Boris Johnson is in danger of losing his job as UK prime minister due to a bit of fuzzy-headed partying which broke COVID lockdown rules. But his possible ignominious exit should not hide what we consider to be one of his major achievements in office. He was quoted this month by The Independent denouncing attempts to "change our history or to bowdlerise it or edit it". He continued "It's like some person trying to edit their Wikipedia entry – it's wrong." He was commenting on a jury's acquittal of the "Colston Four" who tore down the statue of eighteenth-century slave trader Edward Colston during the Black Lives Matter protests in Bristol in 2020.
Perhaps inadvertently, The Independent hinted at a case of somebody who may have tried to change history while editing Wikipedia. Grant Shapps, the Conservative transport minister, was quoted saying "We are introducing via the police crime sentencing bill, new measures which would potentially plug a gap and make it absolutely clear" that people who admit to tearing down historic statues should be convicted.
Shapps was accused in 2015 of whitewashing his own Wikipedia article, and editing those of other British politicians through the account Contribsx. Contribsx was first indefinitely blocked for sockpuppeting, and then acquitted – not by a jury of his peers or by the House of Commons – but by ArbCom. – S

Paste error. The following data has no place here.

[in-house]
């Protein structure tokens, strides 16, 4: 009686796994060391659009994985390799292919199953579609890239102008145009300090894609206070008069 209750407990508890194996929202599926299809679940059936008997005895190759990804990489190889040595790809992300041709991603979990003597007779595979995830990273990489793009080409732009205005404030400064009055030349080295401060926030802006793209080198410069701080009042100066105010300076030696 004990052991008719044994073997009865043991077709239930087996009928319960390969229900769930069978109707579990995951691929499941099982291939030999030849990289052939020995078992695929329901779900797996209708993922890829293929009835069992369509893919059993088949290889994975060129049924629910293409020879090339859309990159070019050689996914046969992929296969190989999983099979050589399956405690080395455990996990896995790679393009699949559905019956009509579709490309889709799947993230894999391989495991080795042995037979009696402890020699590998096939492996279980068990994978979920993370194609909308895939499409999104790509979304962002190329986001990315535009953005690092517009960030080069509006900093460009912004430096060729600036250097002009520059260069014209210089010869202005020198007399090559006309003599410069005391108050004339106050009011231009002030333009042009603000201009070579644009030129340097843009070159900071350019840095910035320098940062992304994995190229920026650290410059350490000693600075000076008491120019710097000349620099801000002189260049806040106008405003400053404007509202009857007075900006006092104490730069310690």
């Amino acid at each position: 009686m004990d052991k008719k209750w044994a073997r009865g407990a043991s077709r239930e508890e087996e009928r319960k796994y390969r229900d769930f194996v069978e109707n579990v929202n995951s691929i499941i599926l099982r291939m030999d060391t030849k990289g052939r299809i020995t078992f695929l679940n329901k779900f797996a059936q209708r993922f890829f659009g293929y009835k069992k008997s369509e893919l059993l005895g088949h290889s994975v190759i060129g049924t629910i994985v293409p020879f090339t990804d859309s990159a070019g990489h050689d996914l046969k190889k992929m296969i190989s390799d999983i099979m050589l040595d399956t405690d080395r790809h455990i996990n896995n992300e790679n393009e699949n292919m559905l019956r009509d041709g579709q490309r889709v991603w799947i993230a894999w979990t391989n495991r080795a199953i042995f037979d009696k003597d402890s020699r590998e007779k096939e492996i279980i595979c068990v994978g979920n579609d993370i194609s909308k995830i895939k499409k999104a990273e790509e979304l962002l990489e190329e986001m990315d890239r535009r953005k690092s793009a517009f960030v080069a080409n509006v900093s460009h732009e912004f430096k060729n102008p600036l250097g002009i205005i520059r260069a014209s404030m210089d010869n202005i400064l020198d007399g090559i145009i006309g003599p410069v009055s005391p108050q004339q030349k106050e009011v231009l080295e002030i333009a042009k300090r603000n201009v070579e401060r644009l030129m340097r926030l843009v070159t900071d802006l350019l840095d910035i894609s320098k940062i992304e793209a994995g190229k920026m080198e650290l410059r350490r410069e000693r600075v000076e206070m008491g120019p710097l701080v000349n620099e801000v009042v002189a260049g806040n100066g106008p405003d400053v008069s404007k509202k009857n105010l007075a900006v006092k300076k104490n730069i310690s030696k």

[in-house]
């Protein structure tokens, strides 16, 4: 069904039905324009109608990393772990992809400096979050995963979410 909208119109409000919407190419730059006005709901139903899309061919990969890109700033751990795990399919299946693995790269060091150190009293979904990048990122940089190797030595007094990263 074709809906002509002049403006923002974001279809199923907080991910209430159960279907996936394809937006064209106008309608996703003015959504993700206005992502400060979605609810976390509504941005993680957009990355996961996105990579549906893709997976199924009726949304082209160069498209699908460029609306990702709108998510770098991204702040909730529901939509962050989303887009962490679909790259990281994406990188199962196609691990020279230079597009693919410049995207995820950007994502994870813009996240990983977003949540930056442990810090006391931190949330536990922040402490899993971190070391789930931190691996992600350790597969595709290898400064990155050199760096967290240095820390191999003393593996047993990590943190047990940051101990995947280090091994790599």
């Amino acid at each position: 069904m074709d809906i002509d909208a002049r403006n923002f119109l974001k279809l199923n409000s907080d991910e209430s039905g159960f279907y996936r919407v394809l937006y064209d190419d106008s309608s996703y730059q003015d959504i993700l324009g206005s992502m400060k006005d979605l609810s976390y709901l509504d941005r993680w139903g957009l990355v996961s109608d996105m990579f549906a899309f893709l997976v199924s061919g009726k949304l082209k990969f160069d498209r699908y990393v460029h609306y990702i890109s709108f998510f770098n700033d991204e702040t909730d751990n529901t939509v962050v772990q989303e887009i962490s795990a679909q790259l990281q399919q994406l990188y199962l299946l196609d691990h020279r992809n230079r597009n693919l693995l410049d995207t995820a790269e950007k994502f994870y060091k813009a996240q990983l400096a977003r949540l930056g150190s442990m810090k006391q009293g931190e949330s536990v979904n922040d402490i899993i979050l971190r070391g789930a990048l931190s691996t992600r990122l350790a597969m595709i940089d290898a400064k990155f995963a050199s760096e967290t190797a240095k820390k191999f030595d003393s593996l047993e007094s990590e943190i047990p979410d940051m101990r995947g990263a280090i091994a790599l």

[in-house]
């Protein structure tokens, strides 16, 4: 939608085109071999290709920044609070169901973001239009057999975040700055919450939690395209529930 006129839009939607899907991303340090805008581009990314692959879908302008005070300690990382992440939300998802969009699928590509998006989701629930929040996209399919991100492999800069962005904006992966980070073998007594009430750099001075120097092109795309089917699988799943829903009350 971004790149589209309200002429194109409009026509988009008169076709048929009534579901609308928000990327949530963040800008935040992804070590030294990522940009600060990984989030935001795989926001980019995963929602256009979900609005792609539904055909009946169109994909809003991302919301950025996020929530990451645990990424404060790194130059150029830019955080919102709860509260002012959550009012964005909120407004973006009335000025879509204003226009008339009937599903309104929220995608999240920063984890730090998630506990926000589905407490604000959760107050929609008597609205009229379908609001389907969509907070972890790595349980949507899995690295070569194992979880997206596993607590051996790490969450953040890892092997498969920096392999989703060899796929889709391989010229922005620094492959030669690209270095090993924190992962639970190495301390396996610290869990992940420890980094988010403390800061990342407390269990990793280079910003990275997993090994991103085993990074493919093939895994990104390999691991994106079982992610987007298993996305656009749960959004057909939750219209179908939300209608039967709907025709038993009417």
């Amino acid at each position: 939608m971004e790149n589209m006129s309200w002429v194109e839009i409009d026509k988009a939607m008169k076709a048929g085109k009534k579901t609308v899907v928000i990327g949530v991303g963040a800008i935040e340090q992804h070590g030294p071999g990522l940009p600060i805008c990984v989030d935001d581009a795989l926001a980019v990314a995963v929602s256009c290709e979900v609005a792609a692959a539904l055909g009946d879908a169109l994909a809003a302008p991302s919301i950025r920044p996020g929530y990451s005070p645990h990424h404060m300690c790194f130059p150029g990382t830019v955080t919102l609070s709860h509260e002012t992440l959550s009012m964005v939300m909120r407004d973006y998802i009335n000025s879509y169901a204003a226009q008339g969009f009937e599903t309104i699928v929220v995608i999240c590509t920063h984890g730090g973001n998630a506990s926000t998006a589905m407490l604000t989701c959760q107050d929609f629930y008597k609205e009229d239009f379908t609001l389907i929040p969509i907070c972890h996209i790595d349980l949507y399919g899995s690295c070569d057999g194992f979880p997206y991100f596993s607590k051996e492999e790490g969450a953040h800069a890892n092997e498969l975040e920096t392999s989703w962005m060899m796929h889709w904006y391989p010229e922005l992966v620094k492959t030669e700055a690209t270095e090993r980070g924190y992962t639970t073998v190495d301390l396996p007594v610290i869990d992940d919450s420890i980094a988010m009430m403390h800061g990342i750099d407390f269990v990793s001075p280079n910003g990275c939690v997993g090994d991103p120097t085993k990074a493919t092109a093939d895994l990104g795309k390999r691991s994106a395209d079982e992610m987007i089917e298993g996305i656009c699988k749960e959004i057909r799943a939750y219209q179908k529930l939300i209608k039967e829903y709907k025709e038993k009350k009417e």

New Zealand MP tries to prove that Johnson is right
Harete Hipango admitted that she asked a staff member to edit the Wikipedia article about her, according to National MP Harete Hipango 'regrets' Wikipedia edit. An IP editor who removed the entire Controversies section of the article four times is traceable to "PS-NZ-AS-AP Parliamentary Service", and they admitted in an edit summary to being a staff member for Hipango. The media coverage led to the incident being added to the Controversies section, and a side-effect of the attention was the entire article being rewritten and expanded by 15 editors. – G, S
And other political high jinks (and worse)
- Edits by police: Offensive edits came from the Australian state police network. The edits made to an indigenous tribe's Wikipedia article came from within Victoria Police network – Herald Sun (Melbourne) (paywall)
- Even more offensive edits: News about Wikipedia being vandalized keeps generating newspaper clicks. This time however it wasn't just a newspaper that reported on a single run-of-the-mill bad edit. Instead, The Rakyat Post observed that people on Twitter were tweeting about the Wikipedia article about Rina Harun having been vandalized multiple times, and attributed the rise of bad edits to a photograph of her using a water jet that was making the rounds. Many of these edits were to change her name to slurs.